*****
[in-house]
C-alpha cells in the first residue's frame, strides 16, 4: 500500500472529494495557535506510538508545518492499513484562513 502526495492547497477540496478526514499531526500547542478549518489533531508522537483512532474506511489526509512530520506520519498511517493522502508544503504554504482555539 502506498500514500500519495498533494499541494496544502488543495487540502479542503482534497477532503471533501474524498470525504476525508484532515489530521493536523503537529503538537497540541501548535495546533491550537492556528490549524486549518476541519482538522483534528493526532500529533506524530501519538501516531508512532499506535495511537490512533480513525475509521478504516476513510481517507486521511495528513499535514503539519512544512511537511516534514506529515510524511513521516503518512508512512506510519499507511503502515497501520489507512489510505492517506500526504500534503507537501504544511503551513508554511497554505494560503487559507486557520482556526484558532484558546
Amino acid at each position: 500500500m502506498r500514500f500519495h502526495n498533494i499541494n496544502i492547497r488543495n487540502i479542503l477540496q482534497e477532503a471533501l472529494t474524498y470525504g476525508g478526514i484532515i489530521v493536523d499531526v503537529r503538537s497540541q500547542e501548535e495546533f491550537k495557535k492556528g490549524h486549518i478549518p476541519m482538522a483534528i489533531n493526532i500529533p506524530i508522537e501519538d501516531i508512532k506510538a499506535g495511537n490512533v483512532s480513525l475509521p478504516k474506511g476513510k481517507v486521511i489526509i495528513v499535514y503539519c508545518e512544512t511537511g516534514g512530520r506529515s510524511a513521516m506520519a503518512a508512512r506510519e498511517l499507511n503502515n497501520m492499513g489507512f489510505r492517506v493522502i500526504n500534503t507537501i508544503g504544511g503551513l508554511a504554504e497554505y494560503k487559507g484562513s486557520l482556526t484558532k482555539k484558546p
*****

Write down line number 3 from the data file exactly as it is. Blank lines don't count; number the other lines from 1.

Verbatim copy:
Amino acid at each position: 500500500m502506498r500514500f500519495h502526495n498533494i499541494n496544502i492547497r488543495n487540502i479542503l477540496q482534497e477532503a471533501l472529494t474524498y470525504g476525508g478526514i484532515i489530521v493536523d499531526v503537529r503538537s497540541q500547542e501548535e495546533f491550537k495557535k492556528g490549524h486549518i478549518p476541519m482538522a483534528i489533531n493526532i500529533p506524530i508522537e501519538d501516531i508512532k506510538a499506535g495511537n490512533v483512532s480513525l475509521p478504516k474506511g476513510k481517507v486521511i489526509i495528513v499535514y503539519c508545518e512544512t511537511g516534514g512530520r506529515s510524511a513521516m506520519a503518512a508512512r506510519e498511517l499507511n503502515n497501520m492499513g489507512f489510505r492517506v493522502i500526504n500534503t507537501i508544503g504544511g503551513l508554511a504554504e497554505y494560503k487559507g484562513s486557520l482556526t484558532k482555539k484558546p